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Accompanying Other Instruments

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I often go to Play and sing .Sessions at different clubs .Very often it is dominated by Guitars who play all manor of Pop songs some are happy for me to play along .My Question .-Once I identify the key is it better to just play  a Pentatonic Scale and although for Major this excludes the 4th and 7th Interval can I play the 4th Chord of the Scale which I might play as an arpeggio or broken chord  .I am not very good at music theory so tell me how you deal with this situation  . Thanks Bob 

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As I see it, accompaniment has two purposes:

- to support the melody harmonically

- to support the melody rhythmically.

Guitarists do this by holding down chords (harmony) and strumming the strings energetically (rhythm).

Concertinists have a lot more options. However, the essence of accompaniment to a melody is the harmonic structure behind it - the sequence of chords that support each piece of the melody.

Sometimes, there are places in a melody when two chords would be possible, but would generate a different feel. In these cases, it's good to agree with the other accompanying instrumentalists on what chord to play there. Since you go to Play and Sing sessions, there are bound to be song-books around, and these tend to have chord symbols printed above the stave or text. Use these!

There are diagrams available in the Net showing how to form chords on the left-hand side of the Anglo (and similar ones for EC and Crane duet - probably for Hayden duet, too). You can press all the buttons shown, for a big fat chord, when necessary, or just a couple for a more sparse accompaniment.


The rhythmic options on the bellows-driven concertina (all systems) are manifold. There's the good, old "oom-pah" or "oom-pah-pah" for a start. As a variation, there's the "oom-rest-rest" or "oom-rest", i.e. playing a chord on the first beat of the bar only. By contrast, you can play "rest-pah-pah" or "rest-pah", i.e. supporting the off-beats with your chords. For slower tunes, you can just lay down a harmonic carpet by holding each chord until it's time to change to the next chord. A more subtle kind of rhythm can be produced by varying the hand pressure on the bellows while the chord is being played. This gives a sort of gentle surge or pulse.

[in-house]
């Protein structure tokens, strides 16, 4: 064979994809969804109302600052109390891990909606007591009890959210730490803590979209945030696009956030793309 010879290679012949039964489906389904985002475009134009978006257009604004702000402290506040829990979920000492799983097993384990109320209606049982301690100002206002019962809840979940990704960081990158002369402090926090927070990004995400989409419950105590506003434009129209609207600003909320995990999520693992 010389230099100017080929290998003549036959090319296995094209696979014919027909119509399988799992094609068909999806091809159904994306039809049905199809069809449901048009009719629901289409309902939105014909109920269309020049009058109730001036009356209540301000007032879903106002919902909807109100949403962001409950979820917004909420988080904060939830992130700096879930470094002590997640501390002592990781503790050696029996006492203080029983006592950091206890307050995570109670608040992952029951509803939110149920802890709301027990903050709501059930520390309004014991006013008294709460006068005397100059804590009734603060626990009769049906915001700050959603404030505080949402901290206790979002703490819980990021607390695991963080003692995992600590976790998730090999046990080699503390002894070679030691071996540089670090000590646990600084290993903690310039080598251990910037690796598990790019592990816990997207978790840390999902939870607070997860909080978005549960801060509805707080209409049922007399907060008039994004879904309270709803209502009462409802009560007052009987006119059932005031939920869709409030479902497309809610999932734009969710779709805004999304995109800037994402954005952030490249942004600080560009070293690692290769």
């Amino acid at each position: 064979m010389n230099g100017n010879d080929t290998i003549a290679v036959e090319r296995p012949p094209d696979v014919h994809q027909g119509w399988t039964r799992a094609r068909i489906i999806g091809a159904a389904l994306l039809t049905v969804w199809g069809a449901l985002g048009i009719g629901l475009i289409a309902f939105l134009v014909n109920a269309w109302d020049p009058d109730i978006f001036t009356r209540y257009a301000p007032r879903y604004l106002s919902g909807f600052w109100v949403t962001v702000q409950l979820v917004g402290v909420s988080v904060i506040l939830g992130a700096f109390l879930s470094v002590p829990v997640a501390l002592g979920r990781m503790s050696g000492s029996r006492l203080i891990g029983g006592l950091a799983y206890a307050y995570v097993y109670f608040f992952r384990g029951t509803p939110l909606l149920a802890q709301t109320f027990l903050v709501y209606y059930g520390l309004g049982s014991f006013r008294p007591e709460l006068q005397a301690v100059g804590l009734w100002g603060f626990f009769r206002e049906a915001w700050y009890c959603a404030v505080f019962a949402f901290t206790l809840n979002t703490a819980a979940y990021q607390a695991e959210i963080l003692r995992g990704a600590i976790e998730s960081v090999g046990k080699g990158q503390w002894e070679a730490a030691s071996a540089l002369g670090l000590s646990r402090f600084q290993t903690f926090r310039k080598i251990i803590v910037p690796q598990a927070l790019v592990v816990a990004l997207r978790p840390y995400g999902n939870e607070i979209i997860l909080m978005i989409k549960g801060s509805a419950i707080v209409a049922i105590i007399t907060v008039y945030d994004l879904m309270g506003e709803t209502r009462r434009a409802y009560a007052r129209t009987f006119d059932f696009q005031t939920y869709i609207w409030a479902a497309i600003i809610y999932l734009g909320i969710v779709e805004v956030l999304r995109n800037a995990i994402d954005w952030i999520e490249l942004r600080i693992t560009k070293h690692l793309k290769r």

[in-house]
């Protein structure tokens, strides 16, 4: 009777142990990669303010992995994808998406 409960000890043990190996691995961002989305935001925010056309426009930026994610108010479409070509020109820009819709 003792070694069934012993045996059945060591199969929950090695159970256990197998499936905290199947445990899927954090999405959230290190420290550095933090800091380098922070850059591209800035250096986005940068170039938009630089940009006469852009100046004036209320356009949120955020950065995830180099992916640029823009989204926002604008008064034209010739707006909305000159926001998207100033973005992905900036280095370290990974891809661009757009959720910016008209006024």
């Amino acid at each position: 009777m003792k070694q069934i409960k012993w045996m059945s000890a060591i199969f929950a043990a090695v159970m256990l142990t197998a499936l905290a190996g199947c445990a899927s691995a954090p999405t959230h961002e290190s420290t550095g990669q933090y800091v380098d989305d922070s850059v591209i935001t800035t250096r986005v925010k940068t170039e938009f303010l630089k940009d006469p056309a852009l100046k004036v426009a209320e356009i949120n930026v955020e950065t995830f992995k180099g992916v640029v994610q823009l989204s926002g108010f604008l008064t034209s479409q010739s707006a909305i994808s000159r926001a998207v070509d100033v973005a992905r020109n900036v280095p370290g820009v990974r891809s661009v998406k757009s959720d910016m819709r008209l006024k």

And, of course, if you know the tune well, and have heard sophisticared renderings of it, you can try to play an alto or tenor line beneath it!


If you're really inprovising, and have no song-book with chord symbols, how do you know what chords you can use?

Speaking for folk music, the answer is "Practical Music Theory." For each key that is likely to crop up - in folk music, especially when accompanied by guitars, a small selection - learn the chords that are likely to be useful. These are the chords that can be formed with the notes in the scale of that key.

For the key of C major, they will be C major, F major, G major, G seventh, A minor, D minor and E minor.

For the key of G major, they will be G major, C major, D major, D seventh, E minor, A minor and B minor.

With this knowledge, you can't accomany everything, but you can take a good stab at most simpler pieces.  Minor keys and Irish modes also have their sets of appropriate chords. Ask you friendly neignbourhood guitarist what chords he/she uses for which keys, and use what you find on the fingering charts.


And if you're in a session situation, don't feel you have to accompany every piece right through. You obtain the best results when you keep quiet for a bit, and cut in when the song comes to a bit that you can manage. With time, you'll be able to manage more and more.😉



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